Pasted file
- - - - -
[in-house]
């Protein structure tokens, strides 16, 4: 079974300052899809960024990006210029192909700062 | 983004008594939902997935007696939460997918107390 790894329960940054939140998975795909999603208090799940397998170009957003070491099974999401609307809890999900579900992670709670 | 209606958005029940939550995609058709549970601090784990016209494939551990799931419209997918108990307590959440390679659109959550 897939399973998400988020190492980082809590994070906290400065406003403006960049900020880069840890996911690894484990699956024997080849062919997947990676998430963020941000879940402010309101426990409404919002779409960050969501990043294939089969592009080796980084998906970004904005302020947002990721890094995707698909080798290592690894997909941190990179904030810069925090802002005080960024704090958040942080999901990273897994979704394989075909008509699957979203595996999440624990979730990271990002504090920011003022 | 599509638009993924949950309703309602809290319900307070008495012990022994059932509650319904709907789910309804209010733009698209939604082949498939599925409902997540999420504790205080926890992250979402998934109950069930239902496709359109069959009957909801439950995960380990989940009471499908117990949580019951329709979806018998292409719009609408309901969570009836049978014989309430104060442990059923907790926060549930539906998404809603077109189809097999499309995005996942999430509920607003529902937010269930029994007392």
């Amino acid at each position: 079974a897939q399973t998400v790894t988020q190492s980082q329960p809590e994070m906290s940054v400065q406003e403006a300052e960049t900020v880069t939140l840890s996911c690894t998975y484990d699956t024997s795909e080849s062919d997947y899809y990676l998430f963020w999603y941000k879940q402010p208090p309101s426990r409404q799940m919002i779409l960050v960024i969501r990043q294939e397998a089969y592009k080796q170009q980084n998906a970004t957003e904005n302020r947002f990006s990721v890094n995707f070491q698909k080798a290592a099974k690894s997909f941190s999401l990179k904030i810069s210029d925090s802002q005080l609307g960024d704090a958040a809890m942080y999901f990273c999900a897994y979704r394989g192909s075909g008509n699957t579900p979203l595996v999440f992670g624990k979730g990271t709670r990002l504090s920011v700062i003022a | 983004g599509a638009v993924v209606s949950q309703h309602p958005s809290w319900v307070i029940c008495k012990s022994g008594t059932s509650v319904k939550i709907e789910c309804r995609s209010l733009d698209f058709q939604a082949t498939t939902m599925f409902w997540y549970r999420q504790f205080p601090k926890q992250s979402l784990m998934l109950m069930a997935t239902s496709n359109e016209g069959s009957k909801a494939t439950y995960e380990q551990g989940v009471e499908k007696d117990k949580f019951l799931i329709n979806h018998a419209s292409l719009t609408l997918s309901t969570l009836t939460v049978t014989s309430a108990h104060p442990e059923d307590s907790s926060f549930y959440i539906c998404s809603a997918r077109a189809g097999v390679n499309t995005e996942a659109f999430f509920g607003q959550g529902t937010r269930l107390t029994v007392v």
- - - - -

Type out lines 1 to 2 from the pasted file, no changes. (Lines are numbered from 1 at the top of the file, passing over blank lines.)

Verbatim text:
[in-house]
């Protein structure tokens, strides 16, 4: 079974300052899809960024990006210029192909700062 | 983004008594939902997935007696939460997918107390 790894329960940054939140998975795909999603208090799940397998170009957003070491099974999401609307809890999900579900992670709670 | 209606958005029940939550995609058709549970601090784990016209494939551990799931419209997918108990307590959440390679659109959550 897939399973998400988020190492980082809590994070906290400065406003403006960049900020880069840890996911690894484990699956024997080849062919997947990676998430963020941000879940402010309101426990409404919002779409960050969501990043294939089969592009080796980084998906970004904005302020947002990721890094995707698909080798290592690894997909941190990179904030810069925090802002005080960024704090958040942080999901990273897994979704394989075909008509699957979203595996999440624990979730990271990002504090920011003022 | 599509638009993924949950309703309602809290319900307070008495012990022994059932509650319904709907789910309804209010733009698209939604082949498939599925409902997540999420504790205080926890992250979402998934109950069930239902496709359109069959009957909801439950995960380990989940009471499908117990949580019951329709979806018998292409719009609408309901969570009836049978014989309430104060442990059923907790926060549930539906998404809603077109189809097999499309995005996942999430509920607003529902937010269930029994007392």